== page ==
I remember, it was the early 90’s and I was banging out sermon notes on my Royal typewriter. The phone rings and it’s one of the men from my church. He starts telling me how much I need a computer. I thought to myself: What would I ever do with a computer? But he persisted and even offered to buy me one. And with that…I entered the computer-age.
There was about a six month learning curve that almost resulted in divorce since I shut myself up in my home office refusing to let anyone in who might interfere with my attempts to master all the software programs that came pre-loaded with my new computer. I was mesmerized, hypnotized, possessed by this little box sitting on my desk (my first computer was a Mac Classic). Before I knew it I could not imagine what life was like pre-computer.
Computers have become a major part of our lives. Computers have opened up a whole new world of communication: Facebook, Twitter, etc., and of course, email. In the future I’m going to write about how to use Facebook and Twitter as a spiritual discipline, but today I want to share five ways to avoid regret with email.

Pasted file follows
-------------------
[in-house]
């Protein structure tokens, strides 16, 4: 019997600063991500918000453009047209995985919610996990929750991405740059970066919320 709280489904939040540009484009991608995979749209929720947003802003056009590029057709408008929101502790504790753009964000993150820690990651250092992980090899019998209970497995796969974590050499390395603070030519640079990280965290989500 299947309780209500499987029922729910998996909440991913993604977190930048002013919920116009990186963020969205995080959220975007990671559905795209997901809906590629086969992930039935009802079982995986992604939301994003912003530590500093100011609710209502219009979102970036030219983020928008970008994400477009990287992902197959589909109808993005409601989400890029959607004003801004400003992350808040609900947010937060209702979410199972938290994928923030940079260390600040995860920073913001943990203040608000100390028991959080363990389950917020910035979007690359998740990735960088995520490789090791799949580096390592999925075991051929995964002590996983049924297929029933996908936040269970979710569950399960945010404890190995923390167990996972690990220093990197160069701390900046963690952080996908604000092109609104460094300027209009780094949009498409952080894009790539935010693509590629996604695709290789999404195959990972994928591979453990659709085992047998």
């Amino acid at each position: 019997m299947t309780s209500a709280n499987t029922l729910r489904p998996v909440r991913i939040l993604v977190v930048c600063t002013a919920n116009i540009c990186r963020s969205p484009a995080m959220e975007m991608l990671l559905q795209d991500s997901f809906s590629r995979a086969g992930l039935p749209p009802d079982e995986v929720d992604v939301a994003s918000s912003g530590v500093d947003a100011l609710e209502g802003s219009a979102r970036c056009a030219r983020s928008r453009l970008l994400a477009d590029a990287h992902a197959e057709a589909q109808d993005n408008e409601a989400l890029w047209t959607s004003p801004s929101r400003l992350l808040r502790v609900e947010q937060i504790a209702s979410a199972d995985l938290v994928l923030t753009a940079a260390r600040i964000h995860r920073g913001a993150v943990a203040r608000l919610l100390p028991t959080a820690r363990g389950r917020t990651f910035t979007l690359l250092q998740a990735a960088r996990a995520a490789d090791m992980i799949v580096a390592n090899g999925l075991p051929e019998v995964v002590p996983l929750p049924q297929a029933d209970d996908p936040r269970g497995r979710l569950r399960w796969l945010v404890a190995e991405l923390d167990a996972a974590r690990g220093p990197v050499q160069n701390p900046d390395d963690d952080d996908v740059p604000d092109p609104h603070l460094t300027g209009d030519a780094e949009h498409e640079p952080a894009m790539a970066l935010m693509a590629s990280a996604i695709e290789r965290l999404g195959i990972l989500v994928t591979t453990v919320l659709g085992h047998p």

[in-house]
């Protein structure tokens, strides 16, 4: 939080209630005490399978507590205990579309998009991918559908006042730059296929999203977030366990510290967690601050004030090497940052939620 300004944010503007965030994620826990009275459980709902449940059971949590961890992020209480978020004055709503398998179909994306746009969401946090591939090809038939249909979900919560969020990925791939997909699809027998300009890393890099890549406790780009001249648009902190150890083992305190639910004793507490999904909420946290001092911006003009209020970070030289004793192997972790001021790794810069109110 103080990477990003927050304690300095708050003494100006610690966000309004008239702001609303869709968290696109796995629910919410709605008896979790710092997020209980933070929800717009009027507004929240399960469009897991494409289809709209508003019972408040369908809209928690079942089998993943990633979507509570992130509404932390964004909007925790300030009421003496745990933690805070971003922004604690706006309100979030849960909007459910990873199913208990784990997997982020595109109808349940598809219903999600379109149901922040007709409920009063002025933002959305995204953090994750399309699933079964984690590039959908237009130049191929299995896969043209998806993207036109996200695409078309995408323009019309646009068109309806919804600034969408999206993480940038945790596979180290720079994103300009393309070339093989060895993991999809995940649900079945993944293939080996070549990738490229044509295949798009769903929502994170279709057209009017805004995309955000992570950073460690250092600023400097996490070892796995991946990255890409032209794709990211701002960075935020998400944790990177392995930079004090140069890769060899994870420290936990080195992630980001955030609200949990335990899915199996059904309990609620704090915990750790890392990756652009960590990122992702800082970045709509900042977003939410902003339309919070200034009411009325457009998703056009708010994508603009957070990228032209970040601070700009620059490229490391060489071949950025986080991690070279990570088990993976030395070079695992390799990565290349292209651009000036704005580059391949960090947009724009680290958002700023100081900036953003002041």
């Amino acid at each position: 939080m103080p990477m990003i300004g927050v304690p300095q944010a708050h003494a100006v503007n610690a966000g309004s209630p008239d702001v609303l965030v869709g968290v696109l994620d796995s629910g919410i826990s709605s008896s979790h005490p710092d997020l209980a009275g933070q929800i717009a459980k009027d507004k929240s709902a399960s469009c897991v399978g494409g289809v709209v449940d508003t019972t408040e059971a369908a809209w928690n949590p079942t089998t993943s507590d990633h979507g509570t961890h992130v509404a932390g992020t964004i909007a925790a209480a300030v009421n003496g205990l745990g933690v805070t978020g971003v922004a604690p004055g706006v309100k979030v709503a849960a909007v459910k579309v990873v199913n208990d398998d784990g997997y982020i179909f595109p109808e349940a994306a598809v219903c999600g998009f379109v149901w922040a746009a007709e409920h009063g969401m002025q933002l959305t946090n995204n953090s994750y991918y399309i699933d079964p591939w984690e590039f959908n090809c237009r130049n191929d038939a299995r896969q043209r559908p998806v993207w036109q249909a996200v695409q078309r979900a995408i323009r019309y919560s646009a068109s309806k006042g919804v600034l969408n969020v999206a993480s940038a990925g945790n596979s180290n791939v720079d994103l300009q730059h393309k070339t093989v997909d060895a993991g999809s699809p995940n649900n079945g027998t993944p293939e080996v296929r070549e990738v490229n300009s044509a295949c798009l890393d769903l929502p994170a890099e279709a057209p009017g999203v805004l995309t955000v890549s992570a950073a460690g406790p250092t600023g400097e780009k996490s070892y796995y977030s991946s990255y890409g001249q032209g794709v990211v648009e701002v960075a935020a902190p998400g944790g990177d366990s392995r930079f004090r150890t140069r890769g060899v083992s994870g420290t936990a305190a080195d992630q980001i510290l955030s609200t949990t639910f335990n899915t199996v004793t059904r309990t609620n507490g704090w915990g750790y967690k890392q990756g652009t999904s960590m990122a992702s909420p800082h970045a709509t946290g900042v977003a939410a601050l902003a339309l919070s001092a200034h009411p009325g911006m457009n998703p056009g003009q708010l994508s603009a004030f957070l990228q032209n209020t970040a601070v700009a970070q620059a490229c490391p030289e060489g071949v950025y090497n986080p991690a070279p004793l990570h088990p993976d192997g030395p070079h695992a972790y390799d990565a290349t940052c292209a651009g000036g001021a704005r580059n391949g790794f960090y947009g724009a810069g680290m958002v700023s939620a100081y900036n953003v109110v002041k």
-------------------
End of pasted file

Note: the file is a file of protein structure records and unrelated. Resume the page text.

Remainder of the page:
1. If someone sends you a nasty email criticizing you or the church, which, in their mind, is probably the same thing, never…let me repeat, never respond until the next day.
2. Before you reply, run your response past your spouse. If your husband or wife recommends omitting or adding something, take their advice. Almost without exception, every time I’ve violated these first two tips I’ve regretted it.
3. Always remember that email can’t communicate your tone or facial expressions. These are important components the can make or beak effective communication.
4. Some communication is best done in person. Some is best done over the phone. Some can be handled in an email or letter. Have someone in your life who can help you decide which is best.
5. In regards to all forms of communication remember Dave’s Rule #14, Never underestimate your ability to be misunderstood. Number 15 is pretty good also: Never underestimate your ability to think your being clear, when all the while being vague.
What other “email-advice” can you come up with?